It was a normal Tuesday in October. I taught in class. The kids were very busy. The boys had swimming practice. Katie had volleyball. We all had our own little haven. Because the boys were at swimming practice, I couldn’t stay for volleyball, so I asked a friend of mine to take Katie and she’s like, “Oh, yeah. I’ll get her! We’re actually going to eat as a team after the game.” I was like, “Great! I’m going to be at the YMCA.” She said, “Well, I’ll just bring her to you after we’re done eating.” I was like, “Awesome! Great! Thank you!” I watched the sunset. There was a huge window where I was and I enjoyed watching the sunset. We were, kind of, on a downside, I think, and I was kind of de-stressing to school which had already turned into a routine. I felt like I could finally start getting back into the gym and making good use of that swimming practice. So, I felt it was a good and great day. About 8.00PM when I had just finished my workout, I got a text from my friend. She said that she is going home to drop off her daughter first and, then, she’ll head to the gym to drop off my daughter. I just wrote back and said, “Well, that doesn’t make sense. If you’re home, stay home. I’ll just come to get Katie instead.” I didn’t want her to come, drop Katie off, and get back out. So, I went to go get Katie and I said hi to my friend. It was just starting to get chilly – not like terribly cold, but chilly. So Katie ran to the car and we were just talking about the game: “How’d you do during that third match? Did you score any goals? How was your serve?”

 

Scott  

So both girls were with you at this time.

 

Jennifer

Right. My 4 and 12-year-old kids were with me. I knew my friend’s home. I’ve been there, mainly, during the day, but not as much during the night. It had just started getting dark by 8.00 PM. When I got to the road – I said “main road” but it’s a country road – there isn’t really anything past that subdivision or, at least, that’s what I thought. I had never really turned right and explored there. On that country road, I’ve always just gone left. When I came to a stop sign, I was just talking to my daughter and, then, I started to turn. At the same time, there was a man coming on his motorcycle to my left up the hill. I didn’t see him until I entered the lane. It just happened so fast. So much has happened during that fast time. I remember thinking, “Oh my gosh, that’s a car!” I remember looking back over my shoulder and seeing my daughter and her face just lit up with light. My only thought was to accelerate and that was what I did. I just accelerated and I braced for impact. Literally, everything happened so fast. Yeah, I looked over at my daughter. All I can explain is that the whole car was just filled with light. There was no light and then, suddenly, there was so much light. I looked at her face, saw her jaw just drop, I braced for impact, but there was no impact.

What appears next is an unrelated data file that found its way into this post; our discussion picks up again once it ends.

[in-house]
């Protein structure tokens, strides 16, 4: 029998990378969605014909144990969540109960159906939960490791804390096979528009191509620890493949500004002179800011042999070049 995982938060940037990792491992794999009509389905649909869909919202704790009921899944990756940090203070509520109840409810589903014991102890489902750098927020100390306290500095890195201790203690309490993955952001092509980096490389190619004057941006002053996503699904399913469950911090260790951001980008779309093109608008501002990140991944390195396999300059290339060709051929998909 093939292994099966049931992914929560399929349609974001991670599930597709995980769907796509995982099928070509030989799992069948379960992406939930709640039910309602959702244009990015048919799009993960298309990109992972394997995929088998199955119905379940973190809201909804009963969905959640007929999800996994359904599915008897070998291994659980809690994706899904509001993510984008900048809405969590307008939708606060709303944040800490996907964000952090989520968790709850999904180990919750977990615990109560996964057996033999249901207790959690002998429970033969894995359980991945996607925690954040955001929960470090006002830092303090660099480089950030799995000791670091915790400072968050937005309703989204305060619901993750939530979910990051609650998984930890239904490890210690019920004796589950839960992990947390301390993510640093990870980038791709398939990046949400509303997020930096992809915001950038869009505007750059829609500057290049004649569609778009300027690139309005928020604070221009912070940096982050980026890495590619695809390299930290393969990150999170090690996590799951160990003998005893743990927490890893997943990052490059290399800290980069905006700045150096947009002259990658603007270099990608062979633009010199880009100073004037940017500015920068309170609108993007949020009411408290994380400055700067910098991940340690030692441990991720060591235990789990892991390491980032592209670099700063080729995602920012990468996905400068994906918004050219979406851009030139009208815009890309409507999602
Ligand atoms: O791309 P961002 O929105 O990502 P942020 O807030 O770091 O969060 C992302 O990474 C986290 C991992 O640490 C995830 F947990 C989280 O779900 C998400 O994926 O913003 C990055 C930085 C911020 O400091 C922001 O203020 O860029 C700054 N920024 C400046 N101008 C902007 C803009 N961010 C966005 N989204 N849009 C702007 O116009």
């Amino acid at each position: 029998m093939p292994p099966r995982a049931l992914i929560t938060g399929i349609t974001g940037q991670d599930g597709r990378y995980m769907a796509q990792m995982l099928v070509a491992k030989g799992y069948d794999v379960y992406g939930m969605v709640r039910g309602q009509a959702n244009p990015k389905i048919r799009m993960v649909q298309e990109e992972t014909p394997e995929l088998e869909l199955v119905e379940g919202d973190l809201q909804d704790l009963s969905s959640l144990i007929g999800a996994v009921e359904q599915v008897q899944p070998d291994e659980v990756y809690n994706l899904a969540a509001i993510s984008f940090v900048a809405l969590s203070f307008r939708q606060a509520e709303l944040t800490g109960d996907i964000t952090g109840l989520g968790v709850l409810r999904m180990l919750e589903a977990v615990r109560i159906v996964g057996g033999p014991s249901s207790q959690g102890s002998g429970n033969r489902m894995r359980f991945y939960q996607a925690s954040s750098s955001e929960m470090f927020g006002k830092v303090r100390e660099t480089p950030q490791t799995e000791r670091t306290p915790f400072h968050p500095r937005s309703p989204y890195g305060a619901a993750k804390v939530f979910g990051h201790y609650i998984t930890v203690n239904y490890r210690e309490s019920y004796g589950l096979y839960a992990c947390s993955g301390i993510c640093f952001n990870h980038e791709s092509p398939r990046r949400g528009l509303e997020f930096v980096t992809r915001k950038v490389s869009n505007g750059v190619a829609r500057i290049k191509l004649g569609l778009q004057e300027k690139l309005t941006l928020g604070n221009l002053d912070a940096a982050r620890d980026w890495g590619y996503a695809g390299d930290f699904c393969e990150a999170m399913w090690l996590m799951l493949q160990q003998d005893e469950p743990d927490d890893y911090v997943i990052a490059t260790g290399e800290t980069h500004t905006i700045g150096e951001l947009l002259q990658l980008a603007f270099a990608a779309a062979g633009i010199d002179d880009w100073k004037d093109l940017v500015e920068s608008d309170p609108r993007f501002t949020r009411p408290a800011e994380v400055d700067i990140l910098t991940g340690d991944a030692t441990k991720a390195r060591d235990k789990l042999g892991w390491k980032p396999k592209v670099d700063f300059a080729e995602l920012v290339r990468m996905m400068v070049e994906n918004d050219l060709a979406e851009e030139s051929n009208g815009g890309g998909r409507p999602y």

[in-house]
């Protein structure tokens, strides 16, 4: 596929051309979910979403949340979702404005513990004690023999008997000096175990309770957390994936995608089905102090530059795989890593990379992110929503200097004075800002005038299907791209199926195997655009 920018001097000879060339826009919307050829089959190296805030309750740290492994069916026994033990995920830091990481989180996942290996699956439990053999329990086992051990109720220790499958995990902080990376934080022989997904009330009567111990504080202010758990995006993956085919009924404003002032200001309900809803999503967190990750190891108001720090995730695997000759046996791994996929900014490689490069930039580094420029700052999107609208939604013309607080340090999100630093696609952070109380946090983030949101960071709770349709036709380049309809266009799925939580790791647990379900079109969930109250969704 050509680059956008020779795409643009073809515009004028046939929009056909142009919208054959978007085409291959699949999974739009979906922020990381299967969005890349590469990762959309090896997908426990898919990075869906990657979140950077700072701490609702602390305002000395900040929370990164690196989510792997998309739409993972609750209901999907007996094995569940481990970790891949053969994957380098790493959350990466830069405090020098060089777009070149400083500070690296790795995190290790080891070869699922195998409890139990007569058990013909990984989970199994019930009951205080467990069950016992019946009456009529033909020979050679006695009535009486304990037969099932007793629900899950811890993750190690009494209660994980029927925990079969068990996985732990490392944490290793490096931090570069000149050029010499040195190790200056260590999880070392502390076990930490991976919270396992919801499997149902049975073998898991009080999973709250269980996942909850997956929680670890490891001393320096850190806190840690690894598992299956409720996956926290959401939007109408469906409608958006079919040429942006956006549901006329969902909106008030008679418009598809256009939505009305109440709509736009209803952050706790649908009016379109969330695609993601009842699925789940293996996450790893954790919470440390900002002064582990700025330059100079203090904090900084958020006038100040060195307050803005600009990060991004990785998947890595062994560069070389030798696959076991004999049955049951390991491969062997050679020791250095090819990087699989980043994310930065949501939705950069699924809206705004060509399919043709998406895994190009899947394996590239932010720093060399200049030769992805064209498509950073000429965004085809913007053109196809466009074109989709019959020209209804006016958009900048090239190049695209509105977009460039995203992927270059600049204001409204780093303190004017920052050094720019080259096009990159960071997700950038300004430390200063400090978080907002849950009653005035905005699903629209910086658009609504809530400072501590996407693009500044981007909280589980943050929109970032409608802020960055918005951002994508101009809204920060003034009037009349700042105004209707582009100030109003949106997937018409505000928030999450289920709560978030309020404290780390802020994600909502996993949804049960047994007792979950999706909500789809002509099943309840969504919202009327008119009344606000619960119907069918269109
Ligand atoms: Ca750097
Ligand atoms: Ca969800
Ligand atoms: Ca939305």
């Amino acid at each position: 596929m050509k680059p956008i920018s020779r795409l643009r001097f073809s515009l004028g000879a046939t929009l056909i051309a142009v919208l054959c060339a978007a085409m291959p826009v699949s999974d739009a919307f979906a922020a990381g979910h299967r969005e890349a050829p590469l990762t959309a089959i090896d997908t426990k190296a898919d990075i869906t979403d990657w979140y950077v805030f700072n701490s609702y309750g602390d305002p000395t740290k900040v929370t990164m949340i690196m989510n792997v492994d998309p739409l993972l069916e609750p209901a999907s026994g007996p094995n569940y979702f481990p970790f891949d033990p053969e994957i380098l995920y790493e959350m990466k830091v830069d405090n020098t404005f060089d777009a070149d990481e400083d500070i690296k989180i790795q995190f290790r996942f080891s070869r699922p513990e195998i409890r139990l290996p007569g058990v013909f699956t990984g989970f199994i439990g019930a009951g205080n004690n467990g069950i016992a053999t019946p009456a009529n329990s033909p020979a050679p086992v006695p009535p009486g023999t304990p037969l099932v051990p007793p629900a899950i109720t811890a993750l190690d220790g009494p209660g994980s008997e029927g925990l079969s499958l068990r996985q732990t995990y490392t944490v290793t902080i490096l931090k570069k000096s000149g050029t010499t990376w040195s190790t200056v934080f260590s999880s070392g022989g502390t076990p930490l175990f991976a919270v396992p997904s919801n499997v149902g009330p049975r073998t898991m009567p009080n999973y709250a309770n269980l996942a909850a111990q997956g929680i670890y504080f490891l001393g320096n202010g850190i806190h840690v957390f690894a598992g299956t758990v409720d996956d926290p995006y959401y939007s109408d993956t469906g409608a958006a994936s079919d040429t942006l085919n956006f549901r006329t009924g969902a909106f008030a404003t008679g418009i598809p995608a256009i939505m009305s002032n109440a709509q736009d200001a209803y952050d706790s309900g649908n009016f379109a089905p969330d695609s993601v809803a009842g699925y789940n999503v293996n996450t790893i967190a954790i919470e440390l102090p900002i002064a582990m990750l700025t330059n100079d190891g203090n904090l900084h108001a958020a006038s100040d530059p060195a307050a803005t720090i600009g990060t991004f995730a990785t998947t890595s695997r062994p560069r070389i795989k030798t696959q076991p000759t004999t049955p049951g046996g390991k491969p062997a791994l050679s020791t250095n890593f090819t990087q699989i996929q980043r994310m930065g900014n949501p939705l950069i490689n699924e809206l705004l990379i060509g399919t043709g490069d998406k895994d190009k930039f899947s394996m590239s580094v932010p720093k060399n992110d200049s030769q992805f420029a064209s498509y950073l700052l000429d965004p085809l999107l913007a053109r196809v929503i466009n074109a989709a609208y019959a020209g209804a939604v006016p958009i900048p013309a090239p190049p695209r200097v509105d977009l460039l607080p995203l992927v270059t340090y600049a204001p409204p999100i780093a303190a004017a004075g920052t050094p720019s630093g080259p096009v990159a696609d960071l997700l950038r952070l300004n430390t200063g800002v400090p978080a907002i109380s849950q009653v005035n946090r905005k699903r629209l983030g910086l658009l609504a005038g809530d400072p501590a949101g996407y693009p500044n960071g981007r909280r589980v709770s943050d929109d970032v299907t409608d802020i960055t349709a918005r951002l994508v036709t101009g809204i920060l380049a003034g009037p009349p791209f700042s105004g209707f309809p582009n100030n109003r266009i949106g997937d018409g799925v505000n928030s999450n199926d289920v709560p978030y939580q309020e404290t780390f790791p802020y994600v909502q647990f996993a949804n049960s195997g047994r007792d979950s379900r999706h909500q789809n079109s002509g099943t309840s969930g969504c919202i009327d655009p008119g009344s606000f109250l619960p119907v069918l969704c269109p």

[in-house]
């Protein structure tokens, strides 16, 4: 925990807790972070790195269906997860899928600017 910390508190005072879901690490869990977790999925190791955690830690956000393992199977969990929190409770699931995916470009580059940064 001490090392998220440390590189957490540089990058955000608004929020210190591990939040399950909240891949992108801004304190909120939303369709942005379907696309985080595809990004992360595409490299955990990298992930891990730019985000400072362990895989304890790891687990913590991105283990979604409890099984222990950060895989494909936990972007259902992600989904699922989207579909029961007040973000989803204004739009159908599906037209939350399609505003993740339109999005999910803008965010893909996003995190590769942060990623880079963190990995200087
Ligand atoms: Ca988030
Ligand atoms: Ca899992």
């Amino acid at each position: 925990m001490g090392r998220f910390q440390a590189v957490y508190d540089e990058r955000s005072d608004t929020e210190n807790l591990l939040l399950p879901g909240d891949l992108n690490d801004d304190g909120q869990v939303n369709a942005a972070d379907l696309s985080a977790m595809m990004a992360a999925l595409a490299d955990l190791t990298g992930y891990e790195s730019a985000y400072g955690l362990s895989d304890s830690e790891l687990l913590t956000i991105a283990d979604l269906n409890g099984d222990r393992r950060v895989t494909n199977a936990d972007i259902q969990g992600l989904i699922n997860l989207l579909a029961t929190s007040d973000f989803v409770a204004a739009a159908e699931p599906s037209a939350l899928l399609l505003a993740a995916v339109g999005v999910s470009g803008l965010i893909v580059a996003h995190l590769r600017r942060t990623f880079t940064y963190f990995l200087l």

I mean, there was just a little impact. I didn’t understand what that meant at first. I had already accelerated. There were some skid marks on the street where I just accelerated. I kind of ended up in a ditch on the other side of this country road. I mean, we’re in a country road and I ended up in a ditch in front of someone’s property. I don’t even completely know how to describe how life can change instantly for someone, not just for this sweet man that was there, but for us and his children. Basically, I had a collision with a motorcyclist and it took me a second to just think about what just happened. My brain was preparing to be crunched or something. Then, Katie said, “Mama, did someone just hit us?” I had to say, “Yeah, I think they did.” Katie was already crying. Haven didn’t understand so she started crying. I looked in the rearview mirror and that’s when I saw him… There was light from his motorcycle and I realized what had happened.